Thursday, October 5, 2017

Breathe OUT to Relax and Reduce Anxiety

Most people know you can relax by breathing differently – or at least they know that is supposed to work. Many have not found breathing very helpful, however, because when trying to alter their breathing to relax, most people will concentrate on taking a deep breath IN.
Breathing in deeply is very helpful because it increases the availability of oxygen in your body. However, deep breaths often do not feel good to those with anxiety because they have been breathing IN but not breathing OUT.
Taking a deep breath without breathing out as long or longer will not ultimately help you relax. Breathing in more than you breathe out much is called hyperventilation and can result in increased anxiety.  In fact, hyperventilating can induce anxiety even when a person had not been feeling anxious at all.
The relaxing, anxiety-relieving part of the breath is breathing OUT. Before taking your deep breath in, try breathing out first. Breathe out with a gentle sigh: Aaahhh…
Now take a deep breath in – your body will fill with air and your muscles will tense slightly to contain the increased air. Next, breathe out slowly, letting all the breath out of your body. You will notice that your muscles relax as they let go of the air and no longer try to hold it in. When you breathe out as long or longer than you breathe in, your muscles have a chance to relax,
There are several exercises that help develop the habit of breathing out. The simplest is called the Four Square Breath:
1.     Breathe in for a count of four
2.     Hold your breath for a count of four
3.     Breathe out for a count of four, and
4.     Hold out for a count of four
Notice that during this exercise, three quarters of the breathing cycle is focused on holding and breathing out, allowing the body to truly relax.
As you become more proficient at breathing out, you can vary and expand the four count breath. Try breathing in for a count of six, hold for a count of eight and breathe out for a count of eight. (You may not have breath left to hold your breath out with these longer counts.)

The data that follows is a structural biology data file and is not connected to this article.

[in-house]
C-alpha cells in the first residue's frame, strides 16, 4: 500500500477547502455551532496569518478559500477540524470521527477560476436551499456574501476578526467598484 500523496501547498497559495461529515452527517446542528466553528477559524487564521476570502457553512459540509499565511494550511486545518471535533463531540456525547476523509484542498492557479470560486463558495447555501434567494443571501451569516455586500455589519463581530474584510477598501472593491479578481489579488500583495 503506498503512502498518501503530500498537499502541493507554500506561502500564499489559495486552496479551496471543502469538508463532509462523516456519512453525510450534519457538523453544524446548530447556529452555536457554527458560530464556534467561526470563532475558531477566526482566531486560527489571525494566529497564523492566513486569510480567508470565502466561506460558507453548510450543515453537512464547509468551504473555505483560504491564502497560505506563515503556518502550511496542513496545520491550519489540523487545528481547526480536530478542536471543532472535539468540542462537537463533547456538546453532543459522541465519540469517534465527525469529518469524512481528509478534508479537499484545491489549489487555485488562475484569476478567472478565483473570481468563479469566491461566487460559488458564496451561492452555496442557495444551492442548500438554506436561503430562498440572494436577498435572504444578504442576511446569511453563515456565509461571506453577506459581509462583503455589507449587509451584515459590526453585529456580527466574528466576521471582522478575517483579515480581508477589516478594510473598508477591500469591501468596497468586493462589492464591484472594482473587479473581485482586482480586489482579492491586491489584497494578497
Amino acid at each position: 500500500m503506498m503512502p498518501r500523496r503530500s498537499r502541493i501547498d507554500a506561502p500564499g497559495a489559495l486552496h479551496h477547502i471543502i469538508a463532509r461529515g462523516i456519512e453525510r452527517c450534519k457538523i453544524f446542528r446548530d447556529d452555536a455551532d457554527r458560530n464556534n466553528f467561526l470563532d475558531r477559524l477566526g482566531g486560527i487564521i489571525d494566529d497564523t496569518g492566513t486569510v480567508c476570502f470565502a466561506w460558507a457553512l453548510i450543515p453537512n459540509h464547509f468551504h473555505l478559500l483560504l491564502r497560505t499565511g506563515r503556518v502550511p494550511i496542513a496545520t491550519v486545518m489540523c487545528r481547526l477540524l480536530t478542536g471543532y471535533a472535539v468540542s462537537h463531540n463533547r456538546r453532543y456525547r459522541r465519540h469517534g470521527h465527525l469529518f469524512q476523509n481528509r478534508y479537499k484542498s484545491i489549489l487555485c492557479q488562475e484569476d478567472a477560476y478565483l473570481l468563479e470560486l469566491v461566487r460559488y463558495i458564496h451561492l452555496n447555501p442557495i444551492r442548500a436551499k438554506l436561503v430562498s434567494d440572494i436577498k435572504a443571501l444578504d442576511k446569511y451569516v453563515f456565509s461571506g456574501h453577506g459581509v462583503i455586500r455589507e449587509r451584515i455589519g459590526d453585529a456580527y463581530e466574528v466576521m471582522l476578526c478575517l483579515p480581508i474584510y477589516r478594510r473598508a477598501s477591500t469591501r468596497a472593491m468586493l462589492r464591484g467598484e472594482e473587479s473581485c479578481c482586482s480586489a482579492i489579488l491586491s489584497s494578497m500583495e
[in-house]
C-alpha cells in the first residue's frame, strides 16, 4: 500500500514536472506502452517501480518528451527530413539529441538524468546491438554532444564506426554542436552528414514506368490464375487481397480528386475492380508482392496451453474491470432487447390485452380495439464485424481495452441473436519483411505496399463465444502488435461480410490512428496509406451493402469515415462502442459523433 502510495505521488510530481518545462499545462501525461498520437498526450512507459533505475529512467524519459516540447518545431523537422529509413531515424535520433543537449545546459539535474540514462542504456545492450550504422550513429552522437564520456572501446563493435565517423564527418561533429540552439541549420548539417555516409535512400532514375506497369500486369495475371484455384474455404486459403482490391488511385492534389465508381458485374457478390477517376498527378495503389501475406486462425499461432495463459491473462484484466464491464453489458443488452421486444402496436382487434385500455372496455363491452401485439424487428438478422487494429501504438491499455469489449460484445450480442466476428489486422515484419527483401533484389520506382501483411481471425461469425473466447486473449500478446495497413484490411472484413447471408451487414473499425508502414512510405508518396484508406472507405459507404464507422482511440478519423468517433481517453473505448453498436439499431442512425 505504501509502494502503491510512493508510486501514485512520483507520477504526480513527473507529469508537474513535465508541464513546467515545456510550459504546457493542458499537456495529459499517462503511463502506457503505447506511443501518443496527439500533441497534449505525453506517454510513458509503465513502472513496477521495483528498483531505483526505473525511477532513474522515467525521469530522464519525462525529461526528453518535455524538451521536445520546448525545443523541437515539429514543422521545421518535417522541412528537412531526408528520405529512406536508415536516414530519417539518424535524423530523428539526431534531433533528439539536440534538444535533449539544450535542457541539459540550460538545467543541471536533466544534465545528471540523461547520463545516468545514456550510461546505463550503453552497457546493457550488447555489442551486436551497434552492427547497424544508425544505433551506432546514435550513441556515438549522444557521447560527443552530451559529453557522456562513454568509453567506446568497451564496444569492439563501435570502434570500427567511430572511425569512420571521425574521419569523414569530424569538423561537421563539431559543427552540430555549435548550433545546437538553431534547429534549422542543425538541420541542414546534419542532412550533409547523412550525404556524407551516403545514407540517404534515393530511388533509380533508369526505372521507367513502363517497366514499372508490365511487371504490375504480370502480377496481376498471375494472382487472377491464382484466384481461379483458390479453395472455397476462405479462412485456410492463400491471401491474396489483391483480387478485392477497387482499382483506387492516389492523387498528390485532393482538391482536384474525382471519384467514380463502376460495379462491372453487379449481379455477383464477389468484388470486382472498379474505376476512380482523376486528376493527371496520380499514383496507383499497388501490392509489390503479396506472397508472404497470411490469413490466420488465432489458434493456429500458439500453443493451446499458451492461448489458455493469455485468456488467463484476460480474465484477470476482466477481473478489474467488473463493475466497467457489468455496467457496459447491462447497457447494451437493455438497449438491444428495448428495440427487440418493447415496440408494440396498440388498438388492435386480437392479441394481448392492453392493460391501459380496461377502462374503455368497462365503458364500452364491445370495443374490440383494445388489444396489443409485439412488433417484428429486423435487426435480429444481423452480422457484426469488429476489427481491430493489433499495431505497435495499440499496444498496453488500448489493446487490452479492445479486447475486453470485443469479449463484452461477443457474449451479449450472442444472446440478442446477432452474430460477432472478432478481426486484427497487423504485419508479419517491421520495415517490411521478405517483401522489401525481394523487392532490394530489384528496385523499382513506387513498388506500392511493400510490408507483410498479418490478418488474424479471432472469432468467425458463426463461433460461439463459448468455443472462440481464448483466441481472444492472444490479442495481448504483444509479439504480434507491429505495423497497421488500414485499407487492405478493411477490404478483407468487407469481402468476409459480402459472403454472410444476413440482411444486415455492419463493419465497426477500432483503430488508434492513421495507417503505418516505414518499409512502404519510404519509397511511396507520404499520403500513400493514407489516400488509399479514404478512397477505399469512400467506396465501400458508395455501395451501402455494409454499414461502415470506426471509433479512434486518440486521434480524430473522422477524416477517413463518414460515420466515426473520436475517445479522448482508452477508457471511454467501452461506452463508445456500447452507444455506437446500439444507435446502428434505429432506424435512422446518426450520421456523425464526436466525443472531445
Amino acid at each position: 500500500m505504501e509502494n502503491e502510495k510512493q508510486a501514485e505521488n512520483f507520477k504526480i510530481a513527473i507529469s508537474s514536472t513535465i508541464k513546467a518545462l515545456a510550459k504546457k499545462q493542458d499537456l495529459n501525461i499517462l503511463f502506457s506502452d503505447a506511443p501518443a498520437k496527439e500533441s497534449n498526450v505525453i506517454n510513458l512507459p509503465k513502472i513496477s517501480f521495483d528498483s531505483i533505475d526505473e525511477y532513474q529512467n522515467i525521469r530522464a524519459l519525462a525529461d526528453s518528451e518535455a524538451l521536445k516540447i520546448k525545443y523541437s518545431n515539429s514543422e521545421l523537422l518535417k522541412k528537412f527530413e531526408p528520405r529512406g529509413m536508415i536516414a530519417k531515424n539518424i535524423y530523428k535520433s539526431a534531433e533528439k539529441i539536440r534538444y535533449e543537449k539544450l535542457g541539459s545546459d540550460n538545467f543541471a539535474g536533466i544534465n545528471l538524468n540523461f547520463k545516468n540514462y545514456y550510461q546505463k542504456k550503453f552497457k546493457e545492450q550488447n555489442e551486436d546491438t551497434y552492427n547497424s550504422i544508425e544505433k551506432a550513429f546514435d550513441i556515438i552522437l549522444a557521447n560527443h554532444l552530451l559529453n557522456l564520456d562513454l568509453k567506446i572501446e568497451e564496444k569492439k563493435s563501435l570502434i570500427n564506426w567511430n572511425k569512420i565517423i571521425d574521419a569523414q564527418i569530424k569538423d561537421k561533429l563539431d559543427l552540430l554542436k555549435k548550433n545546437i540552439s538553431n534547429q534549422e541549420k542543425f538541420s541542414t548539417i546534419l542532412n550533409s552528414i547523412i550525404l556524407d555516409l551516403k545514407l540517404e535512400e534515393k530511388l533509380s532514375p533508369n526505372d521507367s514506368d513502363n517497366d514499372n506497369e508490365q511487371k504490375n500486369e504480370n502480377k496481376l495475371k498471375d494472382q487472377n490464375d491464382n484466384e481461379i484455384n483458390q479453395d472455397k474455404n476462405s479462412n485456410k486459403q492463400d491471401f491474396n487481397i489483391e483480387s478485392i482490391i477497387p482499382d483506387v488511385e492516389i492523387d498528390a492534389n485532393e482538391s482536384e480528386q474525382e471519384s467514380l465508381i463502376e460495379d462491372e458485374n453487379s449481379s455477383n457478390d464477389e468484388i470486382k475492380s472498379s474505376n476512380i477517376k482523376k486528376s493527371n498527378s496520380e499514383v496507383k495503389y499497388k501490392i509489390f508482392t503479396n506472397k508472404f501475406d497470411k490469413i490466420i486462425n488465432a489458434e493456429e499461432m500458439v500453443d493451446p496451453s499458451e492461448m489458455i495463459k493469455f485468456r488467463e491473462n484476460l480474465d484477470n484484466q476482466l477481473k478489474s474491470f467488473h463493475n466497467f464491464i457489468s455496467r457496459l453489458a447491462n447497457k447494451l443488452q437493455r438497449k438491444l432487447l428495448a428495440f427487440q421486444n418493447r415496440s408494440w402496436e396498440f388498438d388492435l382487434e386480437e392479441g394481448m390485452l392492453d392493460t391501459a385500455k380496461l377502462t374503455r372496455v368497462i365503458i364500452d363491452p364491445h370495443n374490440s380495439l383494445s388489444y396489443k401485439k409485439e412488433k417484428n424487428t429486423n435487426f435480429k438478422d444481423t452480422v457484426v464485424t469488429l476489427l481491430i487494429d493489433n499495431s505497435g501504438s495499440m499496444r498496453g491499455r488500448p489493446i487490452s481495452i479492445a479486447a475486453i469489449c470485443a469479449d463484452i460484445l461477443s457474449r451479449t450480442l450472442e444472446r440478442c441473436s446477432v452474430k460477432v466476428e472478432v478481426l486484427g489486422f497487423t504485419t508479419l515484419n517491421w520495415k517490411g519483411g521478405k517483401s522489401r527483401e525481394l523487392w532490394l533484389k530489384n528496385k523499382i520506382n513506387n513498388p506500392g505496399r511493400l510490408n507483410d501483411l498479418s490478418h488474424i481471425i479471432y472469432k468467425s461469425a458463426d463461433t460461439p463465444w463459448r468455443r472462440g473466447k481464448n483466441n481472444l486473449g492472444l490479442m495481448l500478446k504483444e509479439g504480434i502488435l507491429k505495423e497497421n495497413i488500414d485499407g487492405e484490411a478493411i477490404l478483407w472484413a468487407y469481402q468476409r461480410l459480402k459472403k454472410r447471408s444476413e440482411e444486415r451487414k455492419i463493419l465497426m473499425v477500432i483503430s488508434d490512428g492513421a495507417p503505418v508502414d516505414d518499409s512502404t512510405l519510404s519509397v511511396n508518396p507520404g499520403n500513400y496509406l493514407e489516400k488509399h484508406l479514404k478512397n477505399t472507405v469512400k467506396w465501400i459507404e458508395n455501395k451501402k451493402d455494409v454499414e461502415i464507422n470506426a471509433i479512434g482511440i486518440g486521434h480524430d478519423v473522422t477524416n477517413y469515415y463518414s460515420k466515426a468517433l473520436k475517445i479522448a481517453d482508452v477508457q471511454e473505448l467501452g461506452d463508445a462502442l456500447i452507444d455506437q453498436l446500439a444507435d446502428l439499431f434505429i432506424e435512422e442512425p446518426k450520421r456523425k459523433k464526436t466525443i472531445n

Other possibilities for relieving anxiety are re-breathing – breathing into hands cupped over your mouth. You can also try breathing out through pursed lips, as if you were breathing out through a straw – or you can actually breath out through a straw!
One of the most relaxing ways to breathe is to let your breath breathe you. When you have gotten very relaxed in your breathing, try letting your breath all the way out and then pause, without taking another breath. If you wait, your body will take another breath for you, without your conscious control. Although it can be difficult to get used to waiting for the breath rather than controlling it, it is ultimately relieving to know your body will take care of you if you let go of control.
All of these breathing exercises take practice and are not likely to work during a panic attack or when you are already anxious if you have not already practiced them. Take some time to practice when you are feeling less anxious. Then when you really need them, the exercises will be available to you to use successfully. Practicing breathing mindfully on a regular basis, even for just a short time, will also help you feel less anxious overall and less prone to panic attacks.
For more detailed instructions for breathing techniques try this psychologist’s website:

Submitted by Nancy R. Soro, Ph.D.

Licensed Clinical Psychologist

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